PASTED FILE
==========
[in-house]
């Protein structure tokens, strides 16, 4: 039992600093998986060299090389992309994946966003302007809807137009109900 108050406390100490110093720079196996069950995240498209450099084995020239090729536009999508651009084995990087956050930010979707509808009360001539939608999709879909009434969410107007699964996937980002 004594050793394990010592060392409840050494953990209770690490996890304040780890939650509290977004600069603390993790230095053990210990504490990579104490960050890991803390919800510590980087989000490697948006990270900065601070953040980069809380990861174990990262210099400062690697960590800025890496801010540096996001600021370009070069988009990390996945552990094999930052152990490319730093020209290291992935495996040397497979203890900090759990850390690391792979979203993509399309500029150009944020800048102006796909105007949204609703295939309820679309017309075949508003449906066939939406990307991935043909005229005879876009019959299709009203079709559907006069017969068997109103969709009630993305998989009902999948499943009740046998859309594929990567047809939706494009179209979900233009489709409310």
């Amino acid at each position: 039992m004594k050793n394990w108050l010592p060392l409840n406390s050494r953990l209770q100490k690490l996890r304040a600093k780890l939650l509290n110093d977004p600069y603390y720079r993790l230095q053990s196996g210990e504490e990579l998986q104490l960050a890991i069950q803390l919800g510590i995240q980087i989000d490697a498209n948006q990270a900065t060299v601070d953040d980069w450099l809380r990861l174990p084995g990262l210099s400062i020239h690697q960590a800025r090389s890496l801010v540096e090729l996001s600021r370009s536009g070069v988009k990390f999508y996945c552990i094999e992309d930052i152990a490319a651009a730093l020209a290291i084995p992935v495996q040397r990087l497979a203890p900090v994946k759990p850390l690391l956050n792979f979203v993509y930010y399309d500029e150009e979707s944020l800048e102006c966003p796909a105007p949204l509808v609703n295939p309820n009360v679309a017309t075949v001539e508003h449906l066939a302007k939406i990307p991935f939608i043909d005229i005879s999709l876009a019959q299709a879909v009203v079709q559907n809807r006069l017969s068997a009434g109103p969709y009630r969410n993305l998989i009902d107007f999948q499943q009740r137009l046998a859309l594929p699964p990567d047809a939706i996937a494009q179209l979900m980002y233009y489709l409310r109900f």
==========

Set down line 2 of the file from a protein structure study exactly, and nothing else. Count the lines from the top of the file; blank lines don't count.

């Protein structure tokens, strides 16, 4: 039992600093998986060299090389992309994946966003302007809807137009109900 108050406390100490110093720079196996069950995240498209450099084995020239090729536009999508651009084995990087956050930010979707509808009360001539939608999709879909009434969410107007699964996937980002 004594050793394990010592060392409840050494953990209770690490996890304040780890939650509290977004600069603390993790230095053990210990504490990579104490960050890991803390919800510590980087989000490697948006990270900065601070953040980069809380990861174990990262210099400062690697960590800025890496801010540096996001600021370009070069988009990390996945552990094999930052152990490319730093020209290291992935495996040397497979203890900090759990850390690391792979979203993509399309500029150009944020800048102006796909105007949204609703295939309820679309017309075949508003449906066939939406990307991935043909005229005879876009019959299709009203079709559907006069017969068997109103969709009630993305998989009902999948499943009740046998859309594929990567047809939706494009179209979900233009489709409310």